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Our research group is interested in the design, synthesis, analysis, conformations, dynamics and structure-biological activity relationships of biologically active peptides and peptide mimetics with special interests in hormones and neurotransmitters that affect human behavior. We are interested in the rational design of antihormones (inhibitors) based on conformation, in hormone and neurotransmitter receptors, in brain chemistry, in the design and asymmetric synthesis of conformationally constrained amino acids, peptides and peptide mimetics, and in the use of NMR and other physical methods to examine peptide and peptidomimetic conformations. We seek to understand the physical-chemical basis for information transfer for these important molecules in biological systems, and utilize synthetic organic chemistry, structural chemistry, bio-organic chemistry, analytical chemistry, physical chemistry, and biology to examine the relationships of structure to information transduction. Some projects include:
1. Asymmetric synthesis of topographically controlled amino acids and their derivatives and β-turn mimetics, including the following:
2. Synthesis and conformation-bioactivity relationships of alpha-melanotropin (alpha-MSH) in relation to melanoma cancer, pigmentation, feeding behavior, sexual behavior, cardiovascular function, renal function, pain, and learning. We have developed conformationally restricted alpha-MSH analogues with extraordinary in vitro and in vivo biological properties including superpotency, superagonist activity, superantagonist activity and super prolonged activity. Computer assisted modeling is being used for design of new scaffolds and more potent and selective compounds including agonists and antagonists for several new melanocortin receptors.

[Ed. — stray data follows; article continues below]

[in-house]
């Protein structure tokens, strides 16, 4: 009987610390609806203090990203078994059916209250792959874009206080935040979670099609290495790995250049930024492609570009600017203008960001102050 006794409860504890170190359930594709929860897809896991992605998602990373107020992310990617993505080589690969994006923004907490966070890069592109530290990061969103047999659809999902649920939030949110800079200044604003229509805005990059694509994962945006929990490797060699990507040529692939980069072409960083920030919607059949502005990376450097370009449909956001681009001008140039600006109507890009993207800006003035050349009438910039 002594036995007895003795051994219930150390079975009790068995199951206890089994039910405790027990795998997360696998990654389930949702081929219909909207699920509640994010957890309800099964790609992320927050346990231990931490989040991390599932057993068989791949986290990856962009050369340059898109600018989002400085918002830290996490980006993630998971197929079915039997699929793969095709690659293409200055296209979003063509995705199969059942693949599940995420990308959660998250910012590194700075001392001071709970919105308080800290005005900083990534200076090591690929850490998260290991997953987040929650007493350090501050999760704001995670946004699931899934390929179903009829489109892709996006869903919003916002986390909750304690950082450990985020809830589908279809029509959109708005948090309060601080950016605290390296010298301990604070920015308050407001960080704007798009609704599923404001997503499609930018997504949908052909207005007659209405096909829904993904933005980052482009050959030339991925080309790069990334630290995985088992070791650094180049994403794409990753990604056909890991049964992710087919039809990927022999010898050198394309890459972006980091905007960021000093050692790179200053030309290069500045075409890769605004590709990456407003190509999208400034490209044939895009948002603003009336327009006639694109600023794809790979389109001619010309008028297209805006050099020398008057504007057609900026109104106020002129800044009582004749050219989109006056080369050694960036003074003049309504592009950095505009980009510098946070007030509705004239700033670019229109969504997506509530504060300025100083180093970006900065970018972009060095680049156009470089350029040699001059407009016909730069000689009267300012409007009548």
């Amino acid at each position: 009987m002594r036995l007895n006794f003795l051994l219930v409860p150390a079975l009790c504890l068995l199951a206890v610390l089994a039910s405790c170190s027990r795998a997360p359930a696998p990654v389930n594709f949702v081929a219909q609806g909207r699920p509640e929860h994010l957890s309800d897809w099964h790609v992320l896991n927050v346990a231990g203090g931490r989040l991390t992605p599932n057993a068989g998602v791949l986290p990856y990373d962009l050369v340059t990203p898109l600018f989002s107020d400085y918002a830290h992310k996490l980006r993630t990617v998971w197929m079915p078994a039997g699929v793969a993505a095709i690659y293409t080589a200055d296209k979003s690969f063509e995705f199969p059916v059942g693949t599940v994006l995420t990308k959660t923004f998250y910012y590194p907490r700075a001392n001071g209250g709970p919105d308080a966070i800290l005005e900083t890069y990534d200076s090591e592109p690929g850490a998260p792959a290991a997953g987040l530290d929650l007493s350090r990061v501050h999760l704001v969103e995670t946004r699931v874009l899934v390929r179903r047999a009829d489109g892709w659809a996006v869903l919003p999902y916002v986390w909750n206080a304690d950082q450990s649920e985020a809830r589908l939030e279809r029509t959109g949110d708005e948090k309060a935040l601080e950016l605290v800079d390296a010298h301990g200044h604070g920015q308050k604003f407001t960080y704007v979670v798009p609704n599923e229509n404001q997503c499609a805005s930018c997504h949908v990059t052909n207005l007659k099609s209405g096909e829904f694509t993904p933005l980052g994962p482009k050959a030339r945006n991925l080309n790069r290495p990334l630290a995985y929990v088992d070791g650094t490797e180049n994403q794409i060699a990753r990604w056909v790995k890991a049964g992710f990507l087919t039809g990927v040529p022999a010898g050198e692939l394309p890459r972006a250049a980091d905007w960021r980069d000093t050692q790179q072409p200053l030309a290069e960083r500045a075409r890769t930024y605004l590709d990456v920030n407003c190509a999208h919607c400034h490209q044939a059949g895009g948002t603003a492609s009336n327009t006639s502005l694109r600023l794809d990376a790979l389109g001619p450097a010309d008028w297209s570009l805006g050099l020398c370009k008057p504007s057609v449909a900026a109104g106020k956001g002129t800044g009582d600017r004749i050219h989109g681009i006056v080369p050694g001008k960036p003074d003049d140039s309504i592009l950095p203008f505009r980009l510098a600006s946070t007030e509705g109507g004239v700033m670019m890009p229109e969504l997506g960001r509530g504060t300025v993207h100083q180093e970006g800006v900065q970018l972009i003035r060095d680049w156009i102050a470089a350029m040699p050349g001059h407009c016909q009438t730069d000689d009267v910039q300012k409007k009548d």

3. Design and synthesis of conformationally constrained neuropeptides. Conformationally restricted, cyclic, rigid enkephalin, deltorphin, somatostatin, cholecystokinin and dynorphin analogues with high receptor specificity and novel bioactivity profiles are being developed. Using a new design principle we are examining the design of ligands that can treat disease states (e.g. neuropathic pain) by design of ligands with overlapping pharmacophores that can simultaneously interact at different receptor types and with different pharmacologies. The conformational basis for their selectivity is being investigated as are new analogues that will modulate pain, behavior, learning, memory, satiety and other CNS effects, and for treatment of AIDS. This information is used in de novo peptidomimetic design.
4. Conformationally constrained oxytocin and vasopressin agonists and antagonists:
conformation-biological activity relationships and peptide mimetic design. Design, synthesis and conformational analysis of peptide analogues that can be used to study premature birth, satiety and behavior.
5. We are designing multimeric ligands that can act as molecular machines that will recognize the surface of cancer cells, but not of normal cells, for use in medical diagnosis of cancer, molecular imaging, and cancer therapeutics.